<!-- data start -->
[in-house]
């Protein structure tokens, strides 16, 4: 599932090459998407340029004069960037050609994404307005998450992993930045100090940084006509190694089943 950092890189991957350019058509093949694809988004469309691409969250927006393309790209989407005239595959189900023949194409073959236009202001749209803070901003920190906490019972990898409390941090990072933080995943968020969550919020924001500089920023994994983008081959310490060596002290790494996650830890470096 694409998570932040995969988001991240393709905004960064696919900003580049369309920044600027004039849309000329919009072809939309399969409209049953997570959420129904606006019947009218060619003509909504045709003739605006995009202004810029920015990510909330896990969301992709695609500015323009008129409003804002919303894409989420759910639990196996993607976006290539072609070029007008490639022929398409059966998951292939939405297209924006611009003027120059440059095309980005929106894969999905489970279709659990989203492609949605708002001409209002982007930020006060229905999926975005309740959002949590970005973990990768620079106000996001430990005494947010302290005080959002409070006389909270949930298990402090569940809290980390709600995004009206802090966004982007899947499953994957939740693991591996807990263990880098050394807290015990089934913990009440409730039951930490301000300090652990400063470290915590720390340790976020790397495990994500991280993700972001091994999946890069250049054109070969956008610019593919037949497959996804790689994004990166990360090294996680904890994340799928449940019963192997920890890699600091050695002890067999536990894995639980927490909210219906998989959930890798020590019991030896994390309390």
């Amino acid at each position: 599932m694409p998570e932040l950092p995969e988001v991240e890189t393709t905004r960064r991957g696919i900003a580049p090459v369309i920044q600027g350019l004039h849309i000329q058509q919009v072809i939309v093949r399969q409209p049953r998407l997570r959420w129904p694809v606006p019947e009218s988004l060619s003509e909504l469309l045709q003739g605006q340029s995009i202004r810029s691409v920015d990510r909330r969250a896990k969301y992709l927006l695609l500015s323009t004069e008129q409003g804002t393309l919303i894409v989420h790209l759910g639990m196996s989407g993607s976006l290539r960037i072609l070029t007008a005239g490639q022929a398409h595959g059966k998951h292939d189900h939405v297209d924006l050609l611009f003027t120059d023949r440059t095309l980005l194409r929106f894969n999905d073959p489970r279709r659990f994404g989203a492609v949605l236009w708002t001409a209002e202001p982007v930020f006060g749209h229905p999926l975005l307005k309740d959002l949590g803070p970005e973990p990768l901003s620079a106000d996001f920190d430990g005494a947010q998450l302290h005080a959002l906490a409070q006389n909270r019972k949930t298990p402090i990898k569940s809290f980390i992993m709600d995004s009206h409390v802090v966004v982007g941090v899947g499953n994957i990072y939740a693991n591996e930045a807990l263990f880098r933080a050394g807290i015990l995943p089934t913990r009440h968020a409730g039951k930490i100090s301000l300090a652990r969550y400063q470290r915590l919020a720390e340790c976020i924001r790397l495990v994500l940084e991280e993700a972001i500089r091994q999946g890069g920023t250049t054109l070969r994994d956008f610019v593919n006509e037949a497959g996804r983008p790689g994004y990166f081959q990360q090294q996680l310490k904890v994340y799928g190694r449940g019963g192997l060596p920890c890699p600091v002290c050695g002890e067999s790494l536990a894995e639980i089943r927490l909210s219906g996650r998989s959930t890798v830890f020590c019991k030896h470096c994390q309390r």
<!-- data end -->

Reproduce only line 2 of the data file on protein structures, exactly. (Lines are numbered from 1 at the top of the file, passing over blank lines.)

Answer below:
């Protein structure tokens, strides 16, 4: 599932090459998407340029004069960037050609994404307005998450992993930045100090940084006509190694089943 950092890189991957350019058509093949694809988004469309691409969250927006393309790209989407005239595959189900023949194409073959236009202001749209803070901003920190906490019972990898409390941090990072933080995943968020969550919020924001500089920023994994983008081959310490060596002290790494996650830890470096 694409998570932040995969988001991240393709905004960064696919900003580049369309920044600027004039849309000329919009072809939309399969409209049953997570959420129904606006019947009218060619003509909504045709003739605006995009202004810029920015990510909330896990969301992709695609500015323009008129409003804002919303894409989420759910639990196996993607976006290539072609070029007008490639022929398409059966998951292939939405297209924006611009003027120059440059095309980005929106894969999905489970279709659990989203492609949605708002001409209002982007930020006060229905999926975005309740959002949590970005973990990768620079106000996001430990005494947010302290005080959002409070006389909270949930298990402090569940809290980390709600995004009206802090966004982007899947499953994957939740693991591996807990263990880098050394807290015990089934913990009440409730039951930490301000300090652990400063470290915590720390340790976020790397495990994500991280993700972001091994999946890069250049054109070969956008610019593919037949497959996804790689994004990166990360090294996680904890994340799928449940019963192997920890890699600091050695002890067999536990894995639980927490909210219906998989959930890798020590019991030896994390309390």